The Guardian, by David Brindle
Innovative nursing model cuts bureaucracy and gives nurses more freedom and time with clients.
The Dutch may be renowned for tulips and Edam cheese, but these days it’s their innovative district nursing and homecare model that is exciting global interest. Buurtzorg, which translates as “neighbourhood care”, is seen by its many enthusiasts as a key part of the solution to challenges facing healthcare systems across the world.
From Aberdeen to Shanghai, the Buurtzorg approach is being seized on by policy-makers as a means of enabling people with care needs to live independently with much less formal support. Potential cost savings of up to 40% have been calculated.
At the same time, the model is said to be hugely popular with the nursing teams who run it because it frees them from management control and unleashes their entrepreneurial creativity. And it is very simple.
Buurtzorg was founded 10 years ago by a 56-year-old nurse, Jos de Blok, and started with an initial team of four. The system that evolved deploys teams of up to 12 nurses, who are responsible for between 40 and 60 people within a particular area. There are now around 900 teams in the Netherlands, supported by no more than 50 administrators and 20 trainers.
The principle underpinning the model is that the nurse acts as a “health coach” for the individual and their family, emphasising preventive health measures but also delivering necessary care themselves or calling on others to do so. The golden rule is that nurses must spend 61% of their time in direct contact with the people they support.
An evaluation by consultancy KPMG in 2012 found that although the care might be costlier per hour than under a traditional approach, it was of higher quality and better appreciated by those in receipt. Crucially, only half as much care was typically required.
“What I see in a lot of countries is that systems are increasingly complicated and frustrations are becoming worse and worse,” says de Blok. “I want to show that it’s easy to change.”
De Blok will be talking change at the 25th annual European Social Services Conference in Malta at the end of June, organised by the European Social Network. In some cases, he will be preaching to the converted: Buurtzorg is being trialled in the UK and Sweden, with Germany and Austria soon to follow, as well as in the US, Japan, China, Taiwan and South Korea.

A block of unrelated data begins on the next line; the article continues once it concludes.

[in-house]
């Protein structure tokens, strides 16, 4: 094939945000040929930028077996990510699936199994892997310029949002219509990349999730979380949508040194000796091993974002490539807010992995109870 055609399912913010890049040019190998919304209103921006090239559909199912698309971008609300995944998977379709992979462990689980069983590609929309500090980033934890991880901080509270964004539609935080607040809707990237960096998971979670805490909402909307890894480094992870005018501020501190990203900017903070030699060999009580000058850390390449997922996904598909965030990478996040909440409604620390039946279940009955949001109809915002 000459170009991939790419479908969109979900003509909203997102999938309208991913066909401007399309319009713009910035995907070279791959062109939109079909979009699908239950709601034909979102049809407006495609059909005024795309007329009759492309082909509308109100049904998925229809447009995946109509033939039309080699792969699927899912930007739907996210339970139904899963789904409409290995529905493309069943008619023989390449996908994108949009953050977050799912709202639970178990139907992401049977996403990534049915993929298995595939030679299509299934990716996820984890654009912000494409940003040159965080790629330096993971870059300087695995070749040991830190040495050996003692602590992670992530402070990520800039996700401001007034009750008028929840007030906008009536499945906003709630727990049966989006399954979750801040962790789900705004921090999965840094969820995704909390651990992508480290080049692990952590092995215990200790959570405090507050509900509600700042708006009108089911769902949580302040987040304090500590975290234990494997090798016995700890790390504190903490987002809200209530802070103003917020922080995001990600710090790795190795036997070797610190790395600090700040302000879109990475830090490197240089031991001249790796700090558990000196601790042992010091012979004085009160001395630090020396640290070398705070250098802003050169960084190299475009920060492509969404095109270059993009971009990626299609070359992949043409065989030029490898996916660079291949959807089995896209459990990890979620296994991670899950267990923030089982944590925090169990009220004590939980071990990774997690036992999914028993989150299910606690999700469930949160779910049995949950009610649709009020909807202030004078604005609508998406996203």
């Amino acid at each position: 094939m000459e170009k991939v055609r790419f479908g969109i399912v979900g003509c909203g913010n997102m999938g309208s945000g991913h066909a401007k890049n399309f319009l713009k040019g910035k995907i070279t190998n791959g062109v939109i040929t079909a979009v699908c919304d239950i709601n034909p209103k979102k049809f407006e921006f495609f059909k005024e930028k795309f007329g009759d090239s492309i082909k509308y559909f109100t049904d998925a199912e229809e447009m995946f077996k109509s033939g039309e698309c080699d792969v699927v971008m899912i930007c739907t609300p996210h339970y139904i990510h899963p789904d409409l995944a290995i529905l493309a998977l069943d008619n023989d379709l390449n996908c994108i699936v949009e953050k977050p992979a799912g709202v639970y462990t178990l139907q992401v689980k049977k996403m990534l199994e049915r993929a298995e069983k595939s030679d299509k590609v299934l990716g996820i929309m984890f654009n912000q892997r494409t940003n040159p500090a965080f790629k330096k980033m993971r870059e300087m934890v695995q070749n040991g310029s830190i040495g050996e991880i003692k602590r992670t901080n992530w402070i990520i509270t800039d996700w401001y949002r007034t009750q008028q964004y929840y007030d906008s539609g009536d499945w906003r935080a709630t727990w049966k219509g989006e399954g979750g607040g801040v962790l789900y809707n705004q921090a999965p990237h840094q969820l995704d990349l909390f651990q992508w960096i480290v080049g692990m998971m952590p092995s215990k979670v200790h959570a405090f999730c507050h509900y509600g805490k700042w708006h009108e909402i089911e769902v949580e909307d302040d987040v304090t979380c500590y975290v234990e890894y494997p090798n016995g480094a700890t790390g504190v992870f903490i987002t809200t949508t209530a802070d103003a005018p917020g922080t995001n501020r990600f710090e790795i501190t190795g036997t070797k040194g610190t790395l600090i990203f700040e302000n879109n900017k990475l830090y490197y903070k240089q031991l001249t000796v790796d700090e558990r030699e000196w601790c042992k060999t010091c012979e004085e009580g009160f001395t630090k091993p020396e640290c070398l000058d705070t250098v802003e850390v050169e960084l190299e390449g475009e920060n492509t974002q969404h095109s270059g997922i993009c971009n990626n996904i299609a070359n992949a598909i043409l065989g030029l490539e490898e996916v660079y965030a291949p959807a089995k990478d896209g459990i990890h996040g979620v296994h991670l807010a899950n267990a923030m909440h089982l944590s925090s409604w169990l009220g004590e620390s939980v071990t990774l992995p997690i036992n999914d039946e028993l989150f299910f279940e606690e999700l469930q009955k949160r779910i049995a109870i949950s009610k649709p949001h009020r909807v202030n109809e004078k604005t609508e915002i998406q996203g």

But others at the conference will need convincing that the model can be transplanted into other health systems and nursing cultures as easily as he suggests.
One issue is funding: the Dutch model is tailored to payments by health insurance companies, not a state healthcare system like the NHS or means-tested social care. Another is the scrapping of hierarchies and specialisms within the nursing teams: a Buurtzorg nurse might administer wound care, but may also help someone to wash or get dressed.
A third challenge is that the model requires management to back off and allow their teams considerable latitude, with much less performance monitoring than has become the norm in, for instance, the UK. Bureaucracy is reduced to a minimum.
“We have tried to prevent it becoming a meetings structure,” says de Blok, describing how his teams are encouraged to think freely in finding answers to people’s care needs, drawing on other professionals and volunteers. “The autonomy is better when [the teams] build their own networks to solve problems.”
The Buurtzorg approach has even been extended to what in the UK would be recognised as home help, after the organisation stepped in to rescue a failing Dutch provider two years ago. By cutting its overheads dramatically, the provider has not only been saved but has expanded by more than 60% to 4,000 employees.
It is significant, therefore, that one of the most advanced UK Buurtzorg pilots is being run by Cornerstone, a Scottish homecare charity, while others closer to the original nursing concept are developing at sites including Aberdeen, Angus, Dumfries and Galloway, and Borders.
In England, the model has been taken up by the Guy’s and St Thomas’s NHS foundation trust in south London as well as integrated health and care services in Tower Hamlets, east London, and in west Suffolk. Active interest has come from Kent and Cheshire West, among others, and 300 people recently attended the first presentation in Wales by Public World, a consultancy working with Buurtzorg.
De Blok insists he is relaxed about the model being adapted to suit local circumstances. Buurtzorg is a non-profit organisation – though it makes a surplus for reinvestment – and it does not seek to franchise the model under licence.
“I’m not interested in money,” de Blok says. “I see so many people searching for a new way of doing things in all the places I visit. It’s all about creating something different from the bottom up.”